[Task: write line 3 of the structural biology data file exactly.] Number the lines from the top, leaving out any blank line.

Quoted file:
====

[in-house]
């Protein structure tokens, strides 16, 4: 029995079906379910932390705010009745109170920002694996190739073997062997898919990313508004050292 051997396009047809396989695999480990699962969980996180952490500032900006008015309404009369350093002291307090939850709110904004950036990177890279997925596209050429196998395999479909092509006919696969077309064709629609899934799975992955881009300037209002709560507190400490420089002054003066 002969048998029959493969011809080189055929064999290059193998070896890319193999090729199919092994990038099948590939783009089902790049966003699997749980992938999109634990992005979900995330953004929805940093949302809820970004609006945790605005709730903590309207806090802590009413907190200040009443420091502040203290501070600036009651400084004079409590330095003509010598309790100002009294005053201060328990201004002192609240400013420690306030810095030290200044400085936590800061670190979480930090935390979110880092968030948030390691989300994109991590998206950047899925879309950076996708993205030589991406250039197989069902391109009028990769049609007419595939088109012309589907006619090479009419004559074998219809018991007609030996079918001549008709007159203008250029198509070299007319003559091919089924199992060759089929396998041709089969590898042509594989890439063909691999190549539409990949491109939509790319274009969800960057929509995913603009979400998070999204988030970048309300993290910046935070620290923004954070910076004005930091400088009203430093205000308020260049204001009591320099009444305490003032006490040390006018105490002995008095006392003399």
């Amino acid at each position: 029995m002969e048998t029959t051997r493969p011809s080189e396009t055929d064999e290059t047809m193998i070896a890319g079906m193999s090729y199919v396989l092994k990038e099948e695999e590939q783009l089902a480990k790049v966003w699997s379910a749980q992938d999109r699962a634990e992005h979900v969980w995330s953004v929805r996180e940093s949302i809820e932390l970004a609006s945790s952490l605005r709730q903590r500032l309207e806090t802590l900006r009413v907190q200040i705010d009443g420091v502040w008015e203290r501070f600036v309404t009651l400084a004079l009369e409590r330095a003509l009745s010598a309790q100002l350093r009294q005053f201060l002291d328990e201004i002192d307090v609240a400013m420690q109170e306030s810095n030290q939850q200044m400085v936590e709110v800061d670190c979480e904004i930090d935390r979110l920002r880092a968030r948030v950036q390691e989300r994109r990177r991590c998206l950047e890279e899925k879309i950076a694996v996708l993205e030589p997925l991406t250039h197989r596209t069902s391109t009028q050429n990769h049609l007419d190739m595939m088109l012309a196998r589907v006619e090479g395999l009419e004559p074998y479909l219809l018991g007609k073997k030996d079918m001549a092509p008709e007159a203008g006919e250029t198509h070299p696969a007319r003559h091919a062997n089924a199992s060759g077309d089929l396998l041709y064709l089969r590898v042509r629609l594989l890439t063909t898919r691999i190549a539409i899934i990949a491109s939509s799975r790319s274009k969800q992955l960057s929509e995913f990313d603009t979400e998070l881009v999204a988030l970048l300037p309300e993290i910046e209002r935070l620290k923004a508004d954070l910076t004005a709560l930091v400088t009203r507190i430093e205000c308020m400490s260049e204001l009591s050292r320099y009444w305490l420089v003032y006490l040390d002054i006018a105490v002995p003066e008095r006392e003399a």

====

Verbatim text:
């Amino acid at each position: 029995m002969e048998t029959t051997r493969p011809s080189e396009t055929d064999e290059t047809m193998i070896a890319g079906m193999s090729y199919v396989l092994k990038e099948e695999e590939q783009l089902a480990k790049v966003w699997s379910a749980q992938d999109r699962a634990e992005h979900v969980w995330s953004v929805r996180e940093s949302i809820e932390l970004a609006s945790s952490l605005r709730q903590r500032l309207e806090t802590l900006r009413v907190q200040i705010d009443g420091v502040w008015e203290r501070f600036v309404t009651l400084a004079l009369e409590r330095a003509l009745s010598a309790q100002l350093r009294q005053f201060l002291d328990e201004i002192d307090v609240a400013m420690q109170e306030s810095n030290q939850q200044m400085v936590e709110v800061d670190c979480e904004i930090d935390r979110l920002r880092a968030r948030v950036q390691e989300r994109r990177r991590c998206l950047e890279e899925k879309i950076a694996v996708l993205e030589p997925l991406t250039h197989r596209t069902s391109t009028q050429n990769h049609l007419d190739m595939m088109l012309a196998r589907v006619e090479g395999l009419e004559p074998y479909l219809l018991g007609k073997k030996d079918m001549a092509p008709e007159a203008g006919e250029t198509h070299p696969a007319r003559h091919a062997n089924a199992s060759g077309d089929l396998l041709y064709l089969r590898v042509r629609l594989l890439t063909t898919r691999i190549a539409i899934i990949a491109s939509s799975r790319s274009k969800q992955l960057s929509e995913f990313d603009t979400e998070l881009v999204a988030l970048l300037p309300e993290i910046e209002r935070l620290k923004a508004d954070l910076t004005a709560l930091v400088t009203r507190i430093e205000c308020m400490s260049e204001l009591s050292r320099y009444w305490l420089v003032y006490l040390d002054i006018a105490v002995p003066e008095r006392e003399a």